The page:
Figures show 10% increase in business start-ups

Figures show 10% increase in business start-ups

A total of 3,080 company and business start-ups were recorded between April 1 and 26, a 10% increase on 2011.

Of these, 2,018 were registered business names while 1,062 were company incorporations.

The Vision-net study found that there was an average of 118 start-ups per day launched in April, but six per day were also declared insolvent. That figure is down 17% on same period last year.

Of the companies declared insolvent, 96 were liquidated, 50 entered receivership and examiners were appointed in three cases.

Liquidator appointments are down almost one-fifth on last year while receiverships have dropped by 17%.

Between April 1 and April 30, 115 companies held meetings of creditors - down 22% on the same period last year - owing over €40 million.

One quarter of new company incorporations last month were in the professional services sector.

However, this sector also accounted for 24% of company closures, meaning no growth was experienced.

The sectors recording the least number of new company incorporations were motor and real estate, each taking a 3% share.

Of 11,156 companies Vision-net surveyed, 55% were deemed to be at high risk of collapse, 14% were deemed medium risk, and 31% were in the low-risk category.

Vision-net’s analysis shows that, last month, 301 registered consumer and commercial judgments worth €14.5m were awarded in the courts, with banks awarded €8.6m and the Collector General awarded €3.7m.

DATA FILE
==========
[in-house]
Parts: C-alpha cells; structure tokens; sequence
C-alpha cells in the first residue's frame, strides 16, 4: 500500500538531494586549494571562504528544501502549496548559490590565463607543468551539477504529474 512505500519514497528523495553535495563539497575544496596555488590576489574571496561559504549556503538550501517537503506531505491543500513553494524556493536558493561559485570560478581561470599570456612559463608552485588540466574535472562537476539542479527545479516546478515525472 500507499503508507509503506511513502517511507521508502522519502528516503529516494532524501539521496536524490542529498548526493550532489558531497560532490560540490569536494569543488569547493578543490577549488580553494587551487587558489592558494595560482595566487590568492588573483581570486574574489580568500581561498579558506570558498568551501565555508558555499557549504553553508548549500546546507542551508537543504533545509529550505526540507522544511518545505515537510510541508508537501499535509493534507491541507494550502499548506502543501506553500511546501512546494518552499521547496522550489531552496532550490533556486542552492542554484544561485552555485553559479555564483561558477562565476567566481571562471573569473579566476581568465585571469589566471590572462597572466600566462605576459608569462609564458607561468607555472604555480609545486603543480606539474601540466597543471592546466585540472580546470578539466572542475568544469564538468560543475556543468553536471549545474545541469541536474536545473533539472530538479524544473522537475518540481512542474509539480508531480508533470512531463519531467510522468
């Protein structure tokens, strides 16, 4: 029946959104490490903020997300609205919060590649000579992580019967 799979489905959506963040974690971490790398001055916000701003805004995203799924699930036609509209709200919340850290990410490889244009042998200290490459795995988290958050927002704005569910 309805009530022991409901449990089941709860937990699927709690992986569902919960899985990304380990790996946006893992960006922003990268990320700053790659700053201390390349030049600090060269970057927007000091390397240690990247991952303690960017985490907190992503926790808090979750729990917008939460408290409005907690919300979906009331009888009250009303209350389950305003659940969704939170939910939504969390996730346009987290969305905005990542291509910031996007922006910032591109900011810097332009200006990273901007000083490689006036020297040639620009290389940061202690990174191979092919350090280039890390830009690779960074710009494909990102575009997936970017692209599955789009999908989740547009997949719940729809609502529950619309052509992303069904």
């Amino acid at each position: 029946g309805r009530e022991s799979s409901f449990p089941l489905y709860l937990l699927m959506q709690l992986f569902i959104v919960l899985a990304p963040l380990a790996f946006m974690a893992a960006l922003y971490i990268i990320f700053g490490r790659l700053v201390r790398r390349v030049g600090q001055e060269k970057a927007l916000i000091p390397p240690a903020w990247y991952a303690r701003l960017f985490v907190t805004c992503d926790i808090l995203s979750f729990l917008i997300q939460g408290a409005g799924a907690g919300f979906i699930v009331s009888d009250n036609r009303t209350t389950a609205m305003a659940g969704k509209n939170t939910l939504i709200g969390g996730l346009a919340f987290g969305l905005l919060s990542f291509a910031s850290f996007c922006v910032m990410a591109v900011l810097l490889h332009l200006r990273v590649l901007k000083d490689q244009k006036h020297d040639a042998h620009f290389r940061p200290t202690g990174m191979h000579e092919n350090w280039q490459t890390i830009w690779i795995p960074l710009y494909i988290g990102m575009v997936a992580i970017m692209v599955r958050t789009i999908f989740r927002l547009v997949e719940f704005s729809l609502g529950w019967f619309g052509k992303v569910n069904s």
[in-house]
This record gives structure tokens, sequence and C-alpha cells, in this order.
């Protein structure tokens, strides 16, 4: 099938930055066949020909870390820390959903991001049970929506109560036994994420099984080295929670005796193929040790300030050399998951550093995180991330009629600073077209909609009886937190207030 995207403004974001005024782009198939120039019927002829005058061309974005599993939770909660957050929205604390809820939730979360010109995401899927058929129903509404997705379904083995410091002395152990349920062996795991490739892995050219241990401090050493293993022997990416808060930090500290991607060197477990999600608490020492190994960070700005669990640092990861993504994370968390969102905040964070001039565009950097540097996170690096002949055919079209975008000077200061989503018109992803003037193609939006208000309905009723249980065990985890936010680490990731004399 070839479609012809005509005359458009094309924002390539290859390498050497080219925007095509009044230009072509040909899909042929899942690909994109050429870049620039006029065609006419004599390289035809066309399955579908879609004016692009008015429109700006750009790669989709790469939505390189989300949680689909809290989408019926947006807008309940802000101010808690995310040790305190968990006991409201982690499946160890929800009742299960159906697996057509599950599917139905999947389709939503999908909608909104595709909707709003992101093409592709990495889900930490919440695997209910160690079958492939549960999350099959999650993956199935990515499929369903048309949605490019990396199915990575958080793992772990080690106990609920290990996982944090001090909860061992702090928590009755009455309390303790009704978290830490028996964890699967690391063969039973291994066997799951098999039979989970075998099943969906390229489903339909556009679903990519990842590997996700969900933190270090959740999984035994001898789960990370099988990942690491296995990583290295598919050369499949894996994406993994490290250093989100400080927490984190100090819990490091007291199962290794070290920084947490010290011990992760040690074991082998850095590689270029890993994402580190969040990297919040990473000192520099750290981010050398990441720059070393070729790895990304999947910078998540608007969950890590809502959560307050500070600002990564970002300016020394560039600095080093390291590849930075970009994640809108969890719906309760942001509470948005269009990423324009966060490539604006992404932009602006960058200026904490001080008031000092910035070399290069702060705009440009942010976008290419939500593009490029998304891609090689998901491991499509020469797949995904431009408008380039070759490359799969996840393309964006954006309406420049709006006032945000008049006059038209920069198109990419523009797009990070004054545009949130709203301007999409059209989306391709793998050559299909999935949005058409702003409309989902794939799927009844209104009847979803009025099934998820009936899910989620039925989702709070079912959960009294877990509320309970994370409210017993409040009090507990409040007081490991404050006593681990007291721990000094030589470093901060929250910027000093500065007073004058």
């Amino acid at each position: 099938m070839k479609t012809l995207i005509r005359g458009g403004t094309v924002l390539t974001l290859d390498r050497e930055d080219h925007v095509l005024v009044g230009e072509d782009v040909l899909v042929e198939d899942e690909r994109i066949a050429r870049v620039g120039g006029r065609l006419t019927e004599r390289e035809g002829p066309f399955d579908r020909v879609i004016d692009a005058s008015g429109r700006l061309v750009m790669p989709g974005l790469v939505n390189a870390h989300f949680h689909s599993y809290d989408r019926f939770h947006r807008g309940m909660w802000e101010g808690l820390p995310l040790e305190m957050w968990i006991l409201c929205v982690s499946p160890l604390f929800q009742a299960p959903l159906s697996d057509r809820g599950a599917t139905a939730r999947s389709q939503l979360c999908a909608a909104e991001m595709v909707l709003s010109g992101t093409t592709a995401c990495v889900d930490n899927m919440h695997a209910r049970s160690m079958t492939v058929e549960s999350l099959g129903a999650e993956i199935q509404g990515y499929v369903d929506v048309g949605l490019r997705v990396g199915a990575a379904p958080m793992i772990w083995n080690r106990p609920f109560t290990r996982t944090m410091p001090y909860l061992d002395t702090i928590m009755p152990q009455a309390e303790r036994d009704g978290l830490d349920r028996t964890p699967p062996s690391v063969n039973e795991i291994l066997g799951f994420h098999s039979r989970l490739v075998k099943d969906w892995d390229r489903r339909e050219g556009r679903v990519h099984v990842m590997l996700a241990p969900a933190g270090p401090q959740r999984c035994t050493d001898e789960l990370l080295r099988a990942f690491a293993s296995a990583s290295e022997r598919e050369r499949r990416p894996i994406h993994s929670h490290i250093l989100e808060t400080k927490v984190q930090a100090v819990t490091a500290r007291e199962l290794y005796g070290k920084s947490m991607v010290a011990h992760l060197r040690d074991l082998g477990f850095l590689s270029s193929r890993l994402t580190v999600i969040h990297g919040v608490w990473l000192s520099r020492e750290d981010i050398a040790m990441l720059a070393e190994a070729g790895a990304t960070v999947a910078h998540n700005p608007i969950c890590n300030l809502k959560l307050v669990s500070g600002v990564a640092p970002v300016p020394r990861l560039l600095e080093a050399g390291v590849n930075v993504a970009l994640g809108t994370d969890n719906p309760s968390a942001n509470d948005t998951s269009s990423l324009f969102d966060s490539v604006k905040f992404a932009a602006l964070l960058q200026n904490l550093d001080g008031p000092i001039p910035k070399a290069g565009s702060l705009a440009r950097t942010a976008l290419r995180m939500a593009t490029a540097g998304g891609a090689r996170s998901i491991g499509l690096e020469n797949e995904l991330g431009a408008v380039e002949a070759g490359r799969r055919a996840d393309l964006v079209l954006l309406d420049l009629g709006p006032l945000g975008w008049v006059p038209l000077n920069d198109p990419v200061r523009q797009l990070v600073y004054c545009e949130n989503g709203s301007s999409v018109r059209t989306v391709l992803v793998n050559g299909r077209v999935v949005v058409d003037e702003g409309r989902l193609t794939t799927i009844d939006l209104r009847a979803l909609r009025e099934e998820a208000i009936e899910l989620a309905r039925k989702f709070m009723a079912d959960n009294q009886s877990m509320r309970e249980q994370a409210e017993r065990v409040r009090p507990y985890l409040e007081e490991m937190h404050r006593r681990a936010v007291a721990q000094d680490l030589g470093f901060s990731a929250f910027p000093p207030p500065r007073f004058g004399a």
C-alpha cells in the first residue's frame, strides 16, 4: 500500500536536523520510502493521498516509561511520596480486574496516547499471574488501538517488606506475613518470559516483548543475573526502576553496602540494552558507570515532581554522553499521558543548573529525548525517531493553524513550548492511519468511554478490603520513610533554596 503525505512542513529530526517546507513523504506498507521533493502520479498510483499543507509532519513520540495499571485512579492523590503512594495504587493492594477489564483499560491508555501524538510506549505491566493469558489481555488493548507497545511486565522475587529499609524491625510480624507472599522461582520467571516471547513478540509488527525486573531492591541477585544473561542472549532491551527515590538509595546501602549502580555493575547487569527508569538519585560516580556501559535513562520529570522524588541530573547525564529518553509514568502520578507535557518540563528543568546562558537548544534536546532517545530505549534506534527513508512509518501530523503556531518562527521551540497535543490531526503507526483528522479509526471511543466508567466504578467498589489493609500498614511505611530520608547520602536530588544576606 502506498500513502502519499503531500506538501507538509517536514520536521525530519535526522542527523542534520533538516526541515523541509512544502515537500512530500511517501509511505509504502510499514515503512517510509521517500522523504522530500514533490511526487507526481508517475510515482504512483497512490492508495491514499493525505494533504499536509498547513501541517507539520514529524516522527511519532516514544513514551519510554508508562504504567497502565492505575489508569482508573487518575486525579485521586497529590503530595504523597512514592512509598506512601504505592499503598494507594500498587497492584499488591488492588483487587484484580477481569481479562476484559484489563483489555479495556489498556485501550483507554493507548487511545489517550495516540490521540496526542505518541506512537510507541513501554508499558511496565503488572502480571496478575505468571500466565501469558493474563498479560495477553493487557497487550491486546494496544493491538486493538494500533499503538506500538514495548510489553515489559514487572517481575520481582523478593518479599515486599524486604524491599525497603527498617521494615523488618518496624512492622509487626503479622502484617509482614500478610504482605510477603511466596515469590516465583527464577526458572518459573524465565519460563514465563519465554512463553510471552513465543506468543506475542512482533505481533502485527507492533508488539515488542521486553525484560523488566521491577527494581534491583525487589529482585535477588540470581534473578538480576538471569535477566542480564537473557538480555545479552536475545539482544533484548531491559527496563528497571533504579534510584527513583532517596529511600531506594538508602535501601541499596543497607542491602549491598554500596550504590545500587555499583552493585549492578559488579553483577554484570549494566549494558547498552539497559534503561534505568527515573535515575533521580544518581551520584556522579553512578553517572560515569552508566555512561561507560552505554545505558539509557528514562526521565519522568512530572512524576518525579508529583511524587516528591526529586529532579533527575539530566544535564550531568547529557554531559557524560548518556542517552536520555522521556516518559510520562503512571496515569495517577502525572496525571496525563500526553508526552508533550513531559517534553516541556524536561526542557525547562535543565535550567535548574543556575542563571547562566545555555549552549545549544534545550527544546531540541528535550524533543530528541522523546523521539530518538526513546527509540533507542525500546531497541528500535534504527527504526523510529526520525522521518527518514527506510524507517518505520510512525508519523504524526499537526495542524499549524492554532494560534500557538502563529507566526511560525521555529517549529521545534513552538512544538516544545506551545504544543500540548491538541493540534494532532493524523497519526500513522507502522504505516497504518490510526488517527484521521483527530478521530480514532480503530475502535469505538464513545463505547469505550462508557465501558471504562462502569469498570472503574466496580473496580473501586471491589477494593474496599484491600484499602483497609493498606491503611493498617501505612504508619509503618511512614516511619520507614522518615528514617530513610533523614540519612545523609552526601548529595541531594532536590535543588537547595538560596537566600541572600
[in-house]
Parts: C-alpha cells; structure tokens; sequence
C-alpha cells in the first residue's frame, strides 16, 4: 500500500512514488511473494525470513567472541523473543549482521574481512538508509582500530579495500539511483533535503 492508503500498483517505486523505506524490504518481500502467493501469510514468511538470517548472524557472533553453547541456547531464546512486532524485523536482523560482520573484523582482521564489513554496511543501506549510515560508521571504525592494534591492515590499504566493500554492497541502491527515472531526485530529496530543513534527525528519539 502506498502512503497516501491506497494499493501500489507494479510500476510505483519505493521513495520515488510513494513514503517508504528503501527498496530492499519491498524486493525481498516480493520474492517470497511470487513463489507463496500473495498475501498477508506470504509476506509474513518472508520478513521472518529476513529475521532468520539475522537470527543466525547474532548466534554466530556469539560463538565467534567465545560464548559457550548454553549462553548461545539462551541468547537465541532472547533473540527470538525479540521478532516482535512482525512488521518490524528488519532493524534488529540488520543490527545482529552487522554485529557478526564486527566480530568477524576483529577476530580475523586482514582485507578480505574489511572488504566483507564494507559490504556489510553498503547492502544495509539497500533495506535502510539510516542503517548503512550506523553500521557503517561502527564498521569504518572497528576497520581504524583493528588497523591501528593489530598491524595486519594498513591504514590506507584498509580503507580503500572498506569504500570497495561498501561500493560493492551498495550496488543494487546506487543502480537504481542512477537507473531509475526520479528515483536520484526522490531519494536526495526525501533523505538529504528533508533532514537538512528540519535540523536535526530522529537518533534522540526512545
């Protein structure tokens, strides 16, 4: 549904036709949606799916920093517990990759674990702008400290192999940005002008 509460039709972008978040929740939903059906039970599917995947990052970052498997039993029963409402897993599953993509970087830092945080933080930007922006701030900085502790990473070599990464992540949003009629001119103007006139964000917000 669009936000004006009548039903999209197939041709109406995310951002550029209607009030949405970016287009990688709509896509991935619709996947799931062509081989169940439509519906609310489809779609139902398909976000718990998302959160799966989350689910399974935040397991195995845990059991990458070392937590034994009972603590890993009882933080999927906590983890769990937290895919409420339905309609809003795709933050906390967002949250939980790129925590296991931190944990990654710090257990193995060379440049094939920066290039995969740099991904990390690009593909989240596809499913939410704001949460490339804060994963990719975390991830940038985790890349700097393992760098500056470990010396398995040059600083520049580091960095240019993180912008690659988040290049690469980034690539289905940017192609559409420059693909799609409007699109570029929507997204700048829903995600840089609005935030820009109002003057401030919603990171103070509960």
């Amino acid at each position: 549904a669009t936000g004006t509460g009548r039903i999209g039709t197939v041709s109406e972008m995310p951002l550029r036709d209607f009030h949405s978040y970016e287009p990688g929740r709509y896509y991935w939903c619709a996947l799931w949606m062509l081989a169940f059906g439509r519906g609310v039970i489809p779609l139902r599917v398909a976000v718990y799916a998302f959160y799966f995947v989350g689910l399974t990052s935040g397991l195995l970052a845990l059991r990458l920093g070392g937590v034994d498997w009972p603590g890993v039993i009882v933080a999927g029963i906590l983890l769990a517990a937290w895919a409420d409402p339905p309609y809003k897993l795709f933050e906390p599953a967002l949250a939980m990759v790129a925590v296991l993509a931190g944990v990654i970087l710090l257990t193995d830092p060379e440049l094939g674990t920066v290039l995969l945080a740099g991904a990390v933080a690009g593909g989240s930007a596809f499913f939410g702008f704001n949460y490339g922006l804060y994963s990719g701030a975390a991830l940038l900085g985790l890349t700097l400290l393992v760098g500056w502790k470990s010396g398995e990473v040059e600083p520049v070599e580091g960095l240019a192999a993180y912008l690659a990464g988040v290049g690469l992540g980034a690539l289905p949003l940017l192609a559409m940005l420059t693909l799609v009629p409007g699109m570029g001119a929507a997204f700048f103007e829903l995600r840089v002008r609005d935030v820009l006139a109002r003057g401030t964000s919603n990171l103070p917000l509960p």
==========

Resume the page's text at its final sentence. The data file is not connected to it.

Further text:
"The number of new companies and business start-ups is high and it bears out our reputation for entrepreneurship which, according to the 2010 Global Entrepreneurship Monitor, is among the highest in Europe," said Christine Cullen, Managing Director of Vision-net.

"However, much is this is attributable to necessity-driven entrepreneurship - people who start companies because they cannot get a job anywhere else - and Vision-net’s advice is to research the marketplace using proper credit checks and business intelligence before embarking on new ventures.

"Already established businesses across the sectors can save jobs and money and identify new growth opportunities if they make use of reliable market intelligence in making informed trading decisions."

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